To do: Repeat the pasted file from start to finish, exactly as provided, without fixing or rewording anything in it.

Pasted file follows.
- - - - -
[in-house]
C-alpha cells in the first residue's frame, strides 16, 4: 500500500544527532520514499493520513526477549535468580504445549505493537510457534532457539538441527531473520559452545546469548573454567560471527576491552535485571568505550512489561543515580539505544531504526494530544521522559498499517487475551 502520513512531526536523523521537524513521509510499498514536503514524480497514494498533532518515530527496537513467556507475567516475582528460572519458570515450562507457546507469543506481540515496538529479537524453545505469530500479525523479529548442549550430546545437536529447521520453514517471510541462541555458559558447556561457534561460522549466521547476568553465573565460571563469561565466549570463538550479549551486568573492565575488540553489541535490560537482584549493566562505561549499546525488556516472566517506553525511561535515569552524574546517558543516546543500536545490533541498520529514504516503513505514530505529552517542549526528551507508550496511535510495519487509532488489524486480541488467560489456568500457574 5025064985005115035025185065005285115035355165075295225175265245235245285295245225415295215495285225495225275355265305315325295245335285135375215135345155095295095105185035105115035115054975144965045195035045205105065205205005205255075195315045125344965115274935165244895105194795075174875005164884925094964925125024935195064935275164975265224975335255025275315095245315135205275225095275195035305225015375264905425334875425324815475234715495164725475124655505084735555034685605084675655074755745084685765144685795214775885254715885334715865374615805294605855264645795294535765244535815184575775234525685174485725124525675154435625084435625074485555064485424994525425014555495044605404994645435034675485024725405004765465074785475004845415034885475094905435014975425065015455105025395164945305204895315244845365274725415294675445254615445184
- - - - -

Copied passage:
[in-house]
C-alpha cells in the first residue's frame, strides 16, 4: 500500500544527532520514499493520513526477549535468580504445549505493537510457534532457539538441527531473520559452545546469548573454567560471527576491552535485571568505550512489561543515580539505544531504526494530544521522559498499517487475551 502520513512531526536523523521537524513521509510499498514536503514524480497514494498533532518515530527496537513467556507475567516475582528460572519458570515450562507457546507469543506481540515496538529479537524453545505469530500479525523479529548442549550430546545437536529447521520453514517471510541462541555458559558447556561457534561460522549466521547476568553465573565460571563469561565466549570463538550479549551486568573492565575488540553489541535490560537482584549493566562505561549499546525488556516472566517506553525511561535515569552524574546517558543516546543500536545490533541498520529514504516503513505514530505529552517542549526528551507508550496511535510495519487509532488489524486480541488467560489456568500457574 5025064985005115035025185065005285115035355165075295225175265245235245285295245225415295215495285225495225275355265305315325295245335285135375215135345155095295095105185035105115035115054975144965045195035045205105065205205005205255075195315045125344965115274935165244895105194795075174875005164884925094964925125024935195064935275164975265224975335255025275315095245315135205275225095275195035305225015375264905425334875425324815475234715495164725475124655505084735555034685605084675655074755745084685765144685795214775885254715885334715865374615805294605855264645795294535765244535815184575775234525685174485725124525675154435625084435625074485555064485424994525425014555495044605404994645435034675485024725405004765465074785475004845415034885475094905435014975425065015455105025395164945305204895315244845365274725415294675445254615445184